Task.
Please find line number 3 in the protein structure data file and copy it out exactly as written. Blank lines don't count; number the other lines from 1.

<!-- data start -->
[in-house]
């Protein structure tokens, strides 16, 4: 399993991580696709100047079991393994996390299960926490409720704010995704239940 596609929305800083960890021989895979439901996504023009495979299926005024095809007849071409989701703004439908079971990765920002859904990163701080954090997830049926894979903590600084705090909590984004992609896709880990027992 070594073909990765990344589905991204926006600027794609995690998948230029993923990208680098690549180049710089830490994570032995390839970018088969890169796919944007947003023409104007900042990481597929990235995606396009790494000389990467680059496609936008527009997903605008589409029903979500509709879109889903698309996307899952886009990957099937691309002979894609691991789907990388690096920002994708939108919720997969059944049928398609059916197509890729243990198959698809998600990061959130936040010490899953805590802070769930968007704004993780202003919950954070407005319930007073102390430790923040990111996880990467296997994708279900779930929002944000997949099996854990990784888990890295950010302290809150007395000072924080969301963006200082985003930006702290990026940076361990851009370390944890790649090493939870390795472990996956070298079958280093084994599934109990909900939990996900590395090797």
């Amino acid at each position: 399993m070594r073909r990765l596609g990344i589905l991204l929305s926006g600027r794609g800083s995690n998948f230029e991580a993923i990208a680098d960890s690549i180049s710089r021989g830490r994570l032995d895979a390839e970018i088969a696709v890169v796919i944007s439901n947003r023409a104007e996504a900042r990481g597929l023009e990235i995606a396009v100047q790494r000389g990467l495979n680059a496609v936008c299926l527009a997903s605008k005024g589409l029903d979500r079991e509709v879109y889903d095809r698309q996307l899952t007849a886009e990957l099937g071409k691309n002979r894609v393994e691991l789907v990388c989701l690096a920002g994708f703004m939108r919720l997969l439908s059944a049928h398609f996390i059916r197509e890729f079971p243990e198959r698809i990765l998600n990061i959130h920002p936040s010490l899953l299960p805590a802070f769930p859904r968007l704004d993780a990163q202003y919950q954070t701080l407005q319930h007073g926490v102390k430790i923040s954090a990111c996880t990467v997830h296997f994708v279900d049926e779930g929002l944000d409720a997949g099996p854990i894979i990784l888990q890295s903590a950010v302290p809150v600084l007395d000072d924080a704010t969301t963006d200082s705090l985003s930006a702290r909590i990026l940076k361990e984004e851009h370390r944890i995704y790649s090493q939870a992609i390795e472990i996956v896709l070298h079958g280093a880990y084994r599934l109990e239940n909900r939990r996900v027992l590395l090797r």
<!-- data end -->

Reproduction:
């Amino acid at each position: 399993m070594r073909r990765l596609g990344i589905l991204l929305s926006g600027r794609g800083s995690n998948f230029e991580a993923i990208a680098d960890s690549i180049s710089r021989g830490r994570l032995d895979a390839e970018i088969a696709v890169v796919i944007s439901n947003r023409a104007e996504a900042r990481g597929l023009e990235i995606a396009v100047q790494r000389g990467l495979n680059a496609v936008c299926l527009a997903s605008k005024g589409l029903d979500r079991e509709v879109y889903d095809r698309q996307l899952t007849a886009e990957l099937g071409k691309n002979r894609v393994e691991l789907v990388c989701l690096a920002g994708f703004m939108r919720l997969l439908s059944a049928h398609f996390i059916r197509e890729f079971p243990e198959r698809i990765l998600n990061i959130h920002p936040s010490l899953l299960p805590a802070f769930p859904r968007l704004d993780a990163q202003y919950q954070t701080l407005q319930h007073g926490v102390k430790i923040s954090a990111c996880t990467v997830h296997f994708v279900d049926e779930g929002l944000d409720a997949g099996p854990i894979i990784l888990q890295s903590a950010v302290p809150v600084l007395d000072d924080a704010t969301t963006d200082s705090l985003s930006a702290r909590i990026l940076k361990e984004e851009h370390r944890i995704y790649s090493q939870a992609i390795e472990i996956v896709l070298h079958g280093a880990y084994r599934l109990e239940n909900r939990r996900v027992l590395l090797r």